Wednesday, December 10, 2014

The Social Network (2010)

I finally got around to seeing this one after having put off watching it for some time. I was skeptical of the hype surrounding it when it opened theatrically (hard to believe that was four years ago already), but I was pleasantly surprised to find it was an intelligently-written character drama about the personalities and dynamics involved in the creation of Facebook, and what happens when that website quickly becomes a bigger cultural phenomenon than anyone could have expected.

Jesse Eisenberg carries the film well with a quiet yet intense performance as the brilliant programmer whose social networking website connects millions of people online, yet struggles with the human connections around him, poignantly conveyed in the final scene when he sends his ex-girlfriend a friend request and anxiously re-loads the page to see if she's accepted it.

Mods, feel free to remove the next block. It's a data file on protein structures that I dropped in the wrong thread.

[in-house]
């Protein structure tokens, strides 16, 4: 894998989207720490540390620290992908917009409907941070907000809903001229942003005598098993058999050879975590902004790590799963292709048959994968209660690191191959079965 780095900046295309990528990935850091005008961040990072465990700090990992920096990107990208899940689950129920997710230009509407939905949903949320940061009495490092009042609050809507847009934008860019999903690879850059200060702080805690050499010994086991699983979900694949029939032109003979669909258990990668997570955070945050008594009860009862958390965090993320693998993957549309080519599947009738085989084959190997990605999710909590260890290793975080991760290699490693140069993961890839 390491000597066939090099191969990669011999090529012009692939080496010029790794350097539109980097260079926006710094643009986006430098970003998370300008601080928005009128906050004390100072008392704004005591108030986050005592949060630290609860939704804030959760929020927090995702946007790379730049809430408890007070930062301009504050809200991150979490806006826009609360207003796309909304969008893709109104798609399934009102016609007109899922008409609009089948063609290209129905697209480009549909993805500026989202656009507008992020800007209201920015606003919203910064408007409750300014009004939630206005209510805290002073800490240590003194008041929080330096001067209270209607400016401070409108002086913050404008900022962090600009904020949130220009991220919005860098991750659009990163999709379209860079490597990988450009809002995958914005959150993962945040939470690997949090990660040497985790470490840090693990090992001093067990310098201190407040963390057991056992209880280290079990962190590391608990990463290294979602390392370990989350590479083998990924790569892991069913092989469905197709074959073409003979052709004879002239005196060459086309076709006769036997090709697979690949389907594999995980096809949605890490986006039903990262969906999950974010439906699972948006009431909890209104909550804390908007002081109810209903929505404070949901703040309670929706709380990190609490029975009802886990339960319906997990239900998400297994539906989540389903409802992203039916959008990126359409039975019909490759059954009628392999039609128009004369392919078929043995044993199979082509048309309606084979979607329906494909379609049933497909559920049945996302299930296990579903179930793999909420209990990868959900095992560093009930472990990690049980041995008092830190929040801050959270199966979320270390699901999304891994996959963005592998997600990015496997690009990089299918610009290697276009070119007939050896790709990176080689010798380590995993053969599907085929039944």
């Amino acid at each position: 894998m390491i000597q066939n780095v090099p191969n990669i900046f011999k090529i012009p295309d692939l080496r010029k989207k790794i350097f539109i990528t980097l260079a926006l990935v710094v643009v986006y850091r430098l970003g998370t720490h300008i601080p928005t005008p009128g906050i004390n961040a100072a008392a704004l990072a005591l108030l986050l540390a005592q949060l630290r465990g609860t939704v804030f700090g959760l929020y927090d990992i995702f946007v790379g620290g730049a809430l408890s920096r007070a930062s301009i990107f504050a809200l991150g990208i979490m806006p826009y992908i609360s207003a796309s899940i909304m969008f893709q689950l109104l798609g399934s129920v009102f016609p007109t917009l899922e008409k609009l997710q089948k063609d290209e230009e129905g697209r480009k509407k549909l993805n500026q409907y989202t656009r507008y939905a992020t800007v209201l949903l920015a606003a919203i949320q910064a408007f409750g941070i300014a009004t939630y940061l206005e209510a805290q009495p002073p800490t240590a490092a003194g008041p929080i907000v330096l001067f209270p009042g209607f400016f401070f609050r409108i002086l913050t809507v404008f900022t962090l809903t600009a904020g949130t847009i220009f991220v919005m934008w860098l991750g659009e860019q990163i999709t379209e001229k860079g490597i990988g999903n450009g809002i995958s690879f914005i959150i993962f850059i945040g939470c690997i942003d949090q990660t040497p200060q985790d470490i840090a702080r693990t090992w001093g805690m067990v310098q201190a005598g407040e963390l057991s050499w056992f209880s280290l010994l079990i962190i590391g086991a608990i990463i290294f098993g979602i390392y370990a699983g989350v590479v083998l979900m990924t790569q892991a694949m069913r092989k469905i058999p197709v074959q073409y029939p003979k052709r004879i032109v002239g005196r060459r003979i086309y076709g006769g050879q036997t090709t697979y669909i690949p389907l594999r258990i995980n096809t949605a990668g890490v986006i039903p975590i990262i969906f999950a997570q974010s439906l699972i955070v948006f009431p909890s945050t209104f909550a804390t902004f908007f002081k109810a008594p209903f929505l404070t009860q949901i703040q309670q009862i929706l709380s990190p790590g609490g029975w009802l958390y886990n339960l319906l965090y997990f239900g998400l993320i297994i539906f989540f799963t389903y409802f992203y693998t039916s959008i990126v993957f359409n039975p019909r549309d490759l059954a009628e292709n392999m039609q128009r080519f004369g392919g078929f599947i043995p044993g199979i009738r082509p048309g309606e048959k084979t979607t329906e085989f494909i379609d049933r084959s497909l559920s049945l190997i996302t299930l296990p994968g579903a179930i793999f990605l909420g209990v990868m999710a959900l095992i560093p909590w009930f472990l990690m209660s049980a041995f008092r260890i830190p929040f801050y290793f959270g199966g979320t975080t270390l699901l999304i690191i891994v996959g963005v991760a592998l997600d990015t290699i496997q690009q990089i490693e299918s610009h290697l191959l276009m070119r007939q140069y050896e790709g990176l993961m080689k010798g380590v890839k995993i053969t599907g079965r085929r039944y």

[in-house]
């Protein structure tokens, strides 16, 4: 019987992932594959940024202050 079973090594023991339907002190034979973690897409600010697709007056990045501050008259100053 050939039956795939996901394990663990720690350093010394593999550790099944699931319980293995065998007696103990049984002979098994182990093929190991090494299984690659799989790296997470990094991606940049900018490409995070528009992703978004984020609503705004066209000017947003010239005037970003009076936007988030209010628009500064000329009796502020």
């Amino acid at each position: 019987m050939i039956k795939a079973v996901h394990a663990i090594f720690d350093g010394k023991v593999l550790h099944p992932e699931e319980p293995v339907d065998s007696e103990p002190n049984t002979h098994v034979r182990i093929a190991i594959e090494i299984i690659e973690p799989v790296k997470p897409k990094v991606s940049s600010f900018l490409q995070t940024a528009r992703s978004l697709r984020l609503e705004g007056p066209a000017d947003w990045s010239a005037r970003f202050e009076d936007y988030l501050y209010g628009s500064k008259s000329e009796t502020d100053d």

Aaron Sorkin's economic and tight script wisely focuses on the larger implications of the story and avoids getting hung up on the minor details of Facebook's creation. David Fincher's direction is subtly effective, building real suspense out of the situations and tensions between the characters without becoming melodramatic.

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